The Necessity of Genre Labels

When you think of genre fiction, your mind likely comes up with umbrella terms like crime, romance, science fiction, drama, horror, and comedy. Beneath these broad terms however, there are many subgenres: mystery, thriller, police procedural, speculative fiction, space opera, regional romance and so on. Then there’s the hybrids: dystopian romance, political thriller etc. So why? Why do we have to create these terms? Why do we have to segregate our stories into this and that? Can’t fiction just be fiction? What’s with the labels, man?

Obviously, there’s a few reasons behind the existence of genres and it’s not all about $$$. Genres are a great way to immediately identify a type of story. If you go to the library and pick up a book with a tiny red heart on the spine, then you know your handling a love story. You know that two people will meet, they’ll either hate each other or be instantly intrigued, they’ll make a loose commitment, there’ll be a conflict that threatens to destroy their delicate relationship, but then love will triumph in the end.

Genre fiction exists so that the reader can know something about a book without having to read it. You know that crime books will feature a bad guy that’s done a bad thing and now someone is trying to catch him. You know that a fantasy book is going to be set in an alternative world or time. You know that historical fiction is a narrative exploration/speculation of actual events.

The reader will have a list of set expectation.

They will expect not only how the plot will unfold, but how the book is going to make them feel.

This expectation also extends to characters.

The whole reason why character tropes exist is because we have seen a particular type of character show up within a specific genre, repeatedly. You’re not likely to find a bleach blonde suburban ‘WASP’ in a Sci-Fi book and you’re not likely to see a dragon or hobbit in a police procedural. After all, a reader can only suspend their belief for so long…

We’ve become use to seeing these types of characters again and again. Sure. They may look a little different each time we run into them, their bellies flatter or fuller, their temperament cooler or more heated, they may be taller or shorter, blonde or brunet, but we do recognise them.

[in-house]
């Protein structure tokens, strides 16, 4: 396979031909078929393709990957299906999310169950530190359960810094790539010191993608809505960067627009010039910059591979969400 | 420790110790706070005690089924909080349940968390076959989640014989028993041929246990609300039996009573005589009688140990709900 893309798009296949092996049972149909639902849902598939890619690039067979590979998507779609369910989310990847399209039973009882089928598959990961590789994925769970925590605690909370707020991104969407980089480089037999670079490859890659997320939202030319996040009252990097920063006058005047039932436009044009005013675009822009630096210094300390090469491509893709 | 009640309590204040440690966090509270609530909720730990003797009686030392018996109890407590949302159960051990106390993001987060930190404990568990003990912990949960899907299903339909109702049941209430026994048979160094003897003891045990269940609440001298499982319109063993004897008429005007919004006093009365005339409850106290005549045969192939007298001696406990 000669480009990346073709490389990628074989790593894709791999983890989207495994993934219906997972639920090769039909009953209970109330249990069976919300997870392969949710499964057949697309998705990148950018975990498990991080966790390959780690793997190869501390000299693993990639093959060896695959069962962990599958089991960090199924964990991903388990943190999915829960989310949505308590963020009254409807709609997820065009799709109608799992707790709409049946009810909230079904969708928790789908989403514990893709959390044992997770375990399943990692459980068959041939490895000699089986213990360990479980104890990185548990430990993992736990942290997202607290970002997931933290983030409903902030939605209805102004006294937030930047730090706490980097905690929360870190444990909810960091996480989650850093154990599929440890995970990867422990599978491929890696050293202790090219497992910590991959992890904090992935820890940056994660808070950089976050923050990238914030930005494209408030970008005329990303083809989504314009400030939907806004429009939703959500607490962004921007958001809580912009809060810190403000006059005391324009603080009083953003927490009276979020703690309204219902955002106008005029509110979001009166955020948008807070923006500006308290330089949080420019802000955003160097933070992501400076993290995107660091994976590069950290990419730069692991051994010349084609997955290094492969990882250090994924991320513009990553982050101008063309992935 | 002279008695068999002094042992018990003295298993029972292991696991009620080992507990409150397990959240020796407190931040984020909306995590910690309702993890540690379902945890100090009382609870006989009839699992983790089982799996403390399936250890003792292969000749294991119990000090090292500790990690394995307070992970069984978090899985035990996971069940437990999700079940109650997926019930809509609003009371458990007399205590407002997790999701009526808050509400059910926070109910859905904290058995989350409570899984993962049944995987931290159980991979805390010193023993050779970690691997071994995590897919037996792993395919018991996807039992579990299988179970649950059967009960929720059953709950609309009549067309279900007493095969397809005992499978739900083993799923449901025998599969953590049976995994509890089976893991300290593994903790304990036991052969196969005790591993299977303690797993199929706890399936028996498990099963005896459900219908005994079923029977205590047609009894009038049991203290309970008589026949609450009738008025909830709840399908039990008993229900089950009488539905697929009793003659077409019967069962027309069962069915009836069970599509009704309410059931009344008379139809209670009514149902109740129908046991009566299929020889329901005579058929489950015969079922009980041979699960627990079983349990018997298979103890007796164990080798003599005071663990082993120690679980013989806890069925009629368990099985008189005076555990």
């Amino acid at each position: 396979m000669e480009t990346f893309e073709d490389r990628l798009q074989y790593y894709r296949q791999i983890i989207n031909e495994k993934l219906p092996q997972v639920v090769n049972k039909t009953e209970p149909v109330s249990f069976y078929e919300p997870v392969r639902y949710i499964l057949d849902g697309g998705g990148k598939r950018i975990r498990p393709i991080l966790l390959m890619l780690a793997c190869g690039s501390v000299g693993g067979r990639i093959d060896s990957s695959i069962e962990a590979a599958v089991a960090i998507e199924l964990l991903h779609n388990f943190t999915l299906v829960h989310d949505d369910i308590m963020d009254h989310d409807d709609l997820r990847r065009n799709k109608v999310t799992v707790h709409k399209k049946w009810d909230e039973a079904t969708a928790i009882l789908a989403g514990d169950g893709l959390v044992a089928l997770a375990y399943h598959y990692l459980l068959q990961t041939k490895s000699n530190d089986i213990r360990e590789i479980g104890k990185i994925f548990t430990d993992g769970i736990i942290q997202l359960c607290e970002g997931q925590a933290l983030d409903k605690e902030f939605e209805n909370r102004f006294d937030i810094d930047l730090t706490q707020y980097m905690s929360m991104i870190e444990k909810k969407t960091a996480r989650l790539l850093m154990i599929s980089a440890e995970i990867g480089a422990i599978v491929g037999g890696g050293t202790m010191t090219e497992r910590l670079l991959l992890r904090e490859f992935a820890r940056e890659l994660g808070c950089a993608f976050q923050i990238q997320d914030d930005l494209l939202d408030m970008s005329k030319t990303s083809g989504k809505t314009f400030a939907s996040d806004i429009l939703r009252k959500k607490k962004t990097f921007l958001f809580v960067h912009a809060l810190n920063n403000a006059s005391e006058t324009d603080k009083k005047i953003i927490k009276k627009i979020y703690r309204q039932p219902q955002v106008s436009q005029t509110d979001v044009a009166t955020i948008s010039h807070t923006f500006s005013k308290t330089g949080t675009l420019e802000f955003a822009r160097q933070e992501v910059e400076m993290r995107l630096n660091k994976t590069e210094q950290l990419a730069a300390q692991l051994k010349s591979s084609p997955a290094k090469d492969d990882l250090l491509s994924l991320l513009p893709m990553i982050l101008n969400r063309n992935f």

And of course, the primary focus between each genre is different. While your detective may dip into a work place romance or office politics, his primary drive will be to lockup the bad guy. Though the heroes of a dystopian novel may get side-tracked by current relationship or newly revealed family secrets, the focus will always come back to, ‘Let’s save the world.’

From a publisher’s point of view, knowing which genre a manuscript fits into is essential. You know which books sell the most (romance/crime) and which have a smaller, but possibly more dedicated following (sci-fi/fantasy). The big boys out there in print-print land can read a book proposal or manuscript, look up the latest data on book sales and ask the vital question: is there an audience for this book?

Things may be a little less predictable however, thanks to the whole hybrid scene. A straight up crime novel may no longer cut it. Of course, the detective will solve the murder. Of course, Lyla and Rohan will get married. Of course, the crew of good-natured bandits will stop the evil horde and save the universe. Duh. Authors have begun to mix up the A lead to B and then C formula by slicing and dicing these genres, adding a little cumin and throwing in some fresh herbs. Highly predictable story lines and characters have been swished around, producing something that is familiar, yet different.

Ultimately though, genres exist for one primary reason. You.

Have you ever felt a deep regret while reading the final sentence of a much enjoyed book?

Have you ever flipped that book over, stroked the cover and thought, ‘I wish I could read this book – for the first time – again’?

But of course, you can only read a book for the first time once.

That’s why genres exist. Because someone fell in love with a certain type of story and its characters, and they wanted to experience that tale again.

Image by Tim Sox Ace G Man

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